Ya, I’m totally aware of all the awesome image improvement stuff that software lets you do, and it’s obvious that better processors let you do it faster.
What I’m talking about when I diferentiate “real time” is a situation where you actually have a dynamic light sensor, and thus the software is able to look at the image, adjust the camera to gather more data, and then snap more pictures. This is a thing which exists, but as far as I know doesn’t occur with cameras on phones, since they are totally static.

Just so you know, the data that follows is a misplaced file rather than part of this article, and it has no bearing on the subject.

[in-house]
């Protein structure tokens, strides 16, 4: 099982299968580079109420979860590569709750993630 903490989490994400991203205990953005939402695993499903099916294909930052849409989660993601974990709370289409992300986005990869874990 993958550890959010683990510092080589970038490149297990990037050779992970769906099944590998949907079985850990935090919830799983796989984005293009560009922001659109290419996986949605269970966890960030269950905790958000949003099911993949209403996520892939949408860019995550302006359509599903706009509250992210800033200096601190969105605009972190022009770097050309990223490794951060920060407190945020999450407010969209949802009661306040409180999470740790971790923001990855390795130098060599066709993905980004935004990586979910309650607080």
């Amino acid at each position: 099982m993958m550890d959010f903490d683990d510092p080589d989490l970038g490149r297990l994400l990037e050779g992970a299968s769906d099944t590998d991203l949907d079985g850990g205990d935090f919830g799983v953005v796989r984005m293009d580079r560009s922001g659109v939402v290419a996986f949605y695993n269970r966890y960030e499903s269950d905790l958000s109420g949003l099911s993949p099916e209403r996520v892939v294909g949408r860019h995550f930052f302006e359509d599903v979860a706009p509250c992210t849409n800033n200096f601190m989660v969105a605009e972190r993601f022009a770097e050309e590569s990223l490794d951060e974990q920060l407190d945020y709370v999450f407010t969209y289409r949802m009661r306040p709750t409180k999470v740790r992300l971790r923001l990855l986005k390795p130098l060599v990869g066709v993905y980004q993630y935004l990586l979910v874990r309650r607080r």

For the cameras, the reason I said you just snap the picture, and then stuff occurs, is that technically it doesn’t matter if that processing takes 1 milisecond, or 1 hour… the end result will be the same.
but if the photographer can see the effect of this “post-processing” on their view screen and therefore adjusts something like their location or camera settings, than overall, big win in the end result. And that win comes from desktop class processors in phone sized devices.
This makes sense, in that it improves usability of the device by allowing the user to see the final result.
I guess that’s a possible thing, in that the dynamic hardware loop ends up being a modification of which sensors to use… although, in such a case, I’d suspect that you could trivially just activate all of them without much negative impact, all the time, and then just use the data if determined to be necessary later.